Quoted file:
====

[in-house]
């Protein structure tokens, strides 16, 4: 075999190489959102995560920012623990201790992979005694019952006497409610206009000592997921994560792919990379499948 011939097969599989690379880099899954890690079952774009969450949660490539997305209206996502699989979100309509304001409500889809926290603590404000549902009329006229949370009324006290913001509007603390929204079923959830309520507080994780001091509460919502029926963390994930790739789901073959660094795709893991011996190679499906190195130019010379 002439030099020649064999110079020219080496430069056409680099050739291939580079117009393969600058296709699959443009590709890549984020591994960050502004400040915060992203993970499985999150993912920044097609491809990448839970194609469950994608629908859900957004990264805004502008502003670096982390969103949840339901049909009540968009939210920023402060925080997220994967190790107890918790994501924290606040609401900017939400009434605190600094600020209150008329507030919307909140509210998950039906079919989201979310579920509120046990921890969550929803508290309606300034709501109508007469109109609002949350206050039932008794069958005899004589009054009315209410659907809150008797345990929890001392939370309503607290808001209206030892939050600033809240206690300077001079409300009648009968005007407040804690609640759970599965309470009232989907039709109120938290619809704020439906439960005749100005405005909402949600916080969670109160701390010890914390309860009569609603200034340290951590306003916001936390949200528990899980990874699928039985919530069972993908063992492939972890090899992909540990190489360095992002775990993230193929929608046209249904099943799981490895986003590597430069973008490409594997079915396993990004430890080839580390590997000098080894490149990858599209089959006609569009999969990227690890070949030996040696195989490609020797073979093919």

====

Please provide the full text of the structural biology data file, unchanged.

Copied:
[in-house]
């Protein structure tokens, strides 16, 4: 075999190489959102995560920012623990201790992979005694019952006497409610206009000592997921994560792919990379499948 011939097969599989690379880099899954890690079952774009969450949660490539997305209206996502699989979100309509304001409500889809926290603590404000549902009329006229949370009324006290913001509007603390929204079923959830309520507080994780001091509460919502029926963390994930790739789901073959660094795709893991011996190679499906190195130019010379 002439030099020649064999110079020219080496430069056409680099050739291939580079117009393969600058296709699959443009590709890549984020591994960050502004400040915060992203993970499985999150993912920044097609491809990448839970194609469950994608629908859900957004990264805004502008502003670096982390969103949840339901049909009540968009939210920023402060925080997220994967190790107890918790994501924290606040609401900017939400009434605190600094600020209150008329507030919307909140509210998950039906079919989201979310579920509120046990921890969550929803508290309606300034709501109508007469109109609002949350206050039932008794069958005899004589009054009315209410659907809150008797345990929890001392939370309503607290808001209206030892939050600033809240206690300077001079409300009648009968005007407040804690609640759970599965309470009232989907039709109120938290619809704020439906439960005749100005405005909402949600916080969670109160701390010890914390309860009569609603200034340290951590306003916001936390949200528990899980990874699928039985919530069972993908063992492939972890090899992909540990190489360095992002775990993230193929929608046209249904099943799981490895986003590597430069973008490409594997079915396993990004430890080839580390590997000098080894490149990858599209089959006609569009999969990227690890070949030996040696195989490609020797073979093919």